Design a site like this with
Get started

Topic Stability

I final diagnostic I would propose is “topic stability.” As I have mentioned, topic modeling depends on a random procedure, meaning every time you run it you will get slightly different topics. That’s why it is so important to set your random seed in the code above — that way someone else can produce exactly the same model as you.

But this doesn’t address the question of whether the differences between models are significant. I.e. if I do not set the seed, how much variation will I see between topics? The odds are very likely that you will see a lot of variation, which is yet another reason to be hesitant about using topic models in an explanatory setting.

What can we do about this? Well, the best suggestion I have right now is to assess how much variability your topic of interest has relative to other topics in the model. While there is no way of comparing models to models (i.e. my model is more stable across multiple runs than another set of documents), you can at least assess and hierarchize which topics are more stable in a single model. As above, this can help you see how your topic is behaving with respect to other topics. It can help you see the limitations of the conclusions you can draw.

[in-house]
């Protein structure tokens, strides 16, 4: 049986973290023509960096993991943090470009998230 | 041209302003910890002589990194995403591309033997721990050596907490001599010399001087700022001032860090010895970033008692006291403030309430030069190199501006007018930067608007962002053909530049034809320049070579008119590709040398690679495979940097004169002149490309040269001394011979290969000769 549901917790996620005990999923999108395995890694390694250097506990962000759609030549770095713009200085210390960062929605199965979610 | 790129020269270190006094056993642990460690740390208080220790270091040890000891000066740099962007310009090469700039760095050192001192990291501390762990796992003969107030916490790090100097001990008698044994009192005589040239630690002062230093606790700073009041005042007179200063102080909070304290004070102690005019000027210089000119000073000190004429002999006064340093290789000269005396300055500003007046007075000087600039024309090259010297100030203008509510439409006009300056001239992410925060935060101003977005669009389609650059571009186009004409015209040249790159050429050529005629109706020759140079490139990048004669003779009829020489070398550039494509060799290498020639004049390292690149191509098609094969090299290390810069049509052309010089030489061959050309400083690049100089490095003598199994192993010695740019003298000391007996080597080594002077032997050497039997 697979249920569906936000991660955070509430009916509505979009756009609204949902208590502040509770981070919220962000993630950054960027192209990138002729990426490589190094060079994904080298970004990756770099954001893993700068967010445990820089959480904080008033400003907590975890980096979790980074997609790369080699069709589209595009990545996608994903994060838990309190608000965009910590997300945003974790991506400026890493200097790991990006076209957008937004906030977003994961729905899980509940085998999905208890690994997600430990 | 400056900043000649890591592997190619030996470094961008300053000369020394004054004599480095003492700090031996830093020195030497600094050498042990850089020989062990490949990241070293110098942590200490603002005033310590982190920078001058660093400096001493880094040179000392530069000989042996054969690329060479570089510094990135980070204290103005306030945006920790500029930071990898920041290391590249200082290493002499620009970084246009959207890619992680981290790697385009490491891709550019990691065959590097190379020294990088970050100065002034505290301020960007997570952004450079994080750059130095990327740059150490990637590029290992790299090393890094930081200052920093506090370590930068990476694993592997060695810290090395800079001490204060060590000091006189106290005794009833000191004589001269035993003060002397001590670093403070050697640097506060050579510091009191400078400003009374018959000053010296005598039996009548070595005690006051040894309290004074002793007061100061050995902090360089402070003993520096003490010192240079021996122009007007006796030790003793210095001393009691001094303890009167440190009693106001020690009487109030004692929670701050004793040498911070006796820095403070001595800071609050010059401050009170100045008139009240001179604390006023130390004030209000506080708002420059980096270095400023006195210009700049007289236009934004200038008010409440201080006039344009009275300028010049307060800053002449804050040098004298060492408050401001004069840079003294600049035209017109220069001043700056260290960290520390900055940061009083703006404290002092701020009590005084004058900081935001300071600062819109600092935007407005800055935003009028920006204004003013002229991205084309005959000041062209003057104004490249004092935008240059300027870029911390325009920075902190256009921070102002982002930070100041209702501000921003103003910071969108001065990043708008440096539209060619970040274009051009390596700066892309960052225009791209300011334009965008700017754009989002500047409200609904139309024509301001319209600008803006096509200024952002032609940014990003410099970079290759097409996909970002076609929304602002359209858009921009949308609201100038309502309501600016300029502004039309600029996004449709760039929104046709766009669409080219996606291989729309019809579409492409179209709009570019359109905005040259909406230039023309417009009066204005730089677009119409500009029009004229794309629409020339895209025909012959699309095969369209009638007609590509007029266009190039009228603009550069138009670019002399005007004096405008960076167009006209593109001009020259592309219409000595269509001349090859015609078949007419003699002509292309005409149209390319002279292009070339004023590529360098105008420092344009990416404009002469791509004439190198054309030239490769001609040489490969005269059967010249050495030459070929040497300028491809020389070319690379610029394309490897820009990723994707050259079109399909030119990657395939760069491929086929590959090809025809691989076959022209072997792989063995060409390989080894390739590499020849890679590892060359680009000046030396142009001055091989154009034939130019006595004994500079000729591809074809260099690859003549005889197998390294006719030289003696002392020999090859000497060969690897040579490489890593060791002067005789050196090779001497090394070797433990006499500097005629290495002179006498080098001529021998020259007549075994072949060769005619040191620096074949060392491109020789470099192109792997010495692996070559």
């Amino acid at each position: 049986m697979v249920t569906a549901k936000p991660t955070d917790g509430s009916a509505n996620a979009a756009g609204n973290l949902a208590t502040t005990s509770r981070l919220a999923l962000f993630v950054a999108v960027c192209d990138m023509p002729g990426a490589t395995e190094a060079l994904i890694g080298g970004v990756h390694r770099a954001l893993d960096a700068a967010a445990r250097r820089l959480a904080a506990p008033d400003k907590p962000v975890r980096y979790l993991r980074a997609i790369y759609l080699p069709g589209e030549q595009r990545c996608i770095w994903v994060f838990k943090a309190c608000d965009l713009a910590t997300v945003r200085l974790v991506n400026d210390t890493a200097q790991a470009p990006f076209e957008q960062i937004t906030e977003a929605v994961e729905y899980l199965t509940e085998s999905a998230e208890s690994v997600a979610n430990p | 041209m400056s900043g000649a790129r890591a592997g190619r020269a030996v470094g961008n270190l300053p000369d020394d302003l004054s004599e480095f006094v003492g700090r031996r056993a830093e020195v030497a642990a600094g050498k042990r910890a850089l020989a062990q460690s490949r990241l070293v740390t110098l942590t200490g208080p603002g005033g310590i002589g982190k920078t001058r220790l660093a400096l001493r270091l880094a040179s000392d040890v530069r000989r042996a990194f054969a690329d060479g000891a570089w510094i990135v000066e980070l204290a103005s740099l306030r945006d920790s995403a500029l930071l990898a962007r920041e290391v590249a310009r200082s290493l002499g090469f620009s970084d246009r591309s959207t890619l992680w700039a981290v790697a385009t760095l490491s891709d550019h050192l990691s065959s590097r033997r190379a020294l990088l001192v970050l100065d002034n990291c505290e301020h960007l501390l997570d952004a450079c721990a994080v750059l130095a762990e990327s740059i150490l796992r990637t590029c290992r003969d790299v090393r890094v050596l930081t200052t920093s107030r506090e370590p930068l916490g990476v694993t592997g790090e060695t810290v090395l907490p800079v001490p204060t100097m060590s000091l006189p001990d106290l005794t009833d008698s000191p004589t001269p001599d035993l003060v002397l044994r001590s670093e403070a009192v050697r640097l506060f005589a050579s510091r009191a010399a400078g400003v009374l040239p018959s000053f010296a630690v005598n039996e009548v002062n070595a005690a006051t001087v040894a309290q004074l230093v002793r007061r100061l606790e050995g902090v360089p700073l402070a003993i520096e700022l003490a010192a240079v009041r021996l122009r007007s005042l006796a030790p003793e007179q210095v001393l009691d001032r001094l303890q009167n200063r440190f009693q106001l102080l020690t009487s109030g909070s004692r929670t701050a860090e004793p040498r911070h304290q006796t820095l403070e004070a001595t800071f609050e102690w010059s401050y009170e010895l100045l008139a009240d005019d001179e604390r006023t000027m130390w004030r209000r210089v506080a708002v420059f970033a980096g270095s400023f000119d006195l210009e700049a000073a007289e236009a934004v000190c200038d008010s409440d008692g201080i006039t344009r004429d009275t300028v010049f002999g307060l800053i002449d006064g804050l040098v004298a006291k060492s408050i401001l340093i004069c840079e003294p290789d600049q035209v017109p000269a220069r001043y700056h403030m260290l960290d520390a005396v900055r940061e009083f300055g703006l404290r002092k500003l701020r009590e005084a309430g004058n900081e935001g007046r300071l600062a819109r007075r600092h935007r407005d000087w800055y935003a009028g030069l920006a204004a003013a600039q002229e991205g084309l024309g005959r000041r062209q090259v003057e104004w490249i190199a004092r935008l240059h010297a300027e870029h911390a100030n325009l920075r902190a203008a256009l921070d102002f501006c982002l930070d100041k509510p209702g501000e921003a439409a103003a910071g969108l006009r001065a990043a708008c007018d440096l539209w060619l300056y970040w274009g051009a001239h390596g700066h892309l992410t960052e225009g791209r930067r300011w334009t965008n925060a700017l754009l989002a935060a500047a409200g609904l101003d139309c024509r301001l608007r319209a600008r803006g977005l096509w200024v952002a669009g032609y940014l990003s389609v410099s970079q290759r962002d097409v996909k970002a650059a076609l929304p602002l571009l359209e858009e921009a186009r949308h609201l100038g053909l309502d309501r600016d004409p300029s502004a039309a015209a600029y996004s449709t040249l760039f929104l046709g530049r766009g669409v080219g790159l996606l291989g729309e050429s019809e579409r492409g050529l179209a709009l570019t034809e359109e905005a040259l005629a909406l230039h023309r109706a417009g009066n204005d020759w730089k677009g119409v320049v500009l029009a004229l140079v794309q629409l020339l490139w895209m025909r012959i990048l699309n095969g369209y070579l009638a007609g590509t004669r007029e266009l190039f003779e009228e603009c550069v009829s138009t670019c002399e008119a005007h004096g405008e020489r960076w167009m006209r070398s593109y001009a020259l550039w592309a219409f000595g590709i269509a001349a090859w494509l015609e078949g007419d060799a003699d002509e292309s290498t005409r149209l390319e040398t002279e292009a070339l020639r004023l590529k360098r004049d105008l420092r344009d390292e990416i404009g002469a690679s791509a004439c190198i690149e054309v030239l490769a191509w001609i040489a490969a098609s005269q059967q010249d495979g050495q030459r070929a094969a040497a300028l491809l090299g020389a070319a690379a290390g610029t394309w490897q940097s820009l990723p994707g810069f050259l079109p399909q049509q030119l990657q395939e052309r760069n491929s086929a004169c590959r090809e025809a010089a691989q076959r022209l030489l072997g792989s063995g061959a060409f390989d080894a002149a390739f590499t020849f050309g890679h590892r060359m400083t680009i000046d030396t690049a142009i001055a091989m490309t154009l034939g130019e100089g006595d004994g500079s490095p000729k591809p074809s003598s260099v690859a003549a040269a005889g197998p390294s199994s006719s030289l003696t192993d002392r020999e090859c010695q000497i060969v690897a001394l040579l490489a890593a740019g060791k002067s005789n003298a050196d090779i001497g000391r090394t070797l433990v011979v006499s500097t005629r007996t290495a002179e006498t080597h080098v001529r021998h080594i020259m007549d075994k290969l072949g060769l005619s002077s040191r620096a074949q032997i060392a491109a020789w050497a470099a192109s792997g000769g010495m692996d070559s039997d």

Let me go into a detailed case study to make this clearer. 

To begin, let me summarize what I see as the three basic challenges when topic modelling a corpus:

  • topic number — how to choose the best number of topics (“k”)
  • topic coherence — how to understand what is inside a topic
  • topic stability — how to to understand how stable a topic is across multiple models of the same k

A lot of discussion around topic modelling revolves around #1, as in how many topics do you choose. Reviewing the literature, this is often boiled down to “domain expertise.” I know this data set and I feel this number of topics is the best representation. I find that a frustrating answer when I observe how different the topics are at different levels of k. What I think I see happening is a process of decreasing generality as certain topics splinter into more specific versions of themselves. But I’m not sure how to link that a) to a theory of “topics” and b) to some sort of replicable process (i.e. quantitative).

In the above section, you have seen how to address #2. Now I’m going to focus on #3: what happens when you run multiple models at the same k but use different seeds? As practitioners know, you always get slightly different topics. So far I don’t know of any literature that investigates that “slightly.” If you know of some, please post here.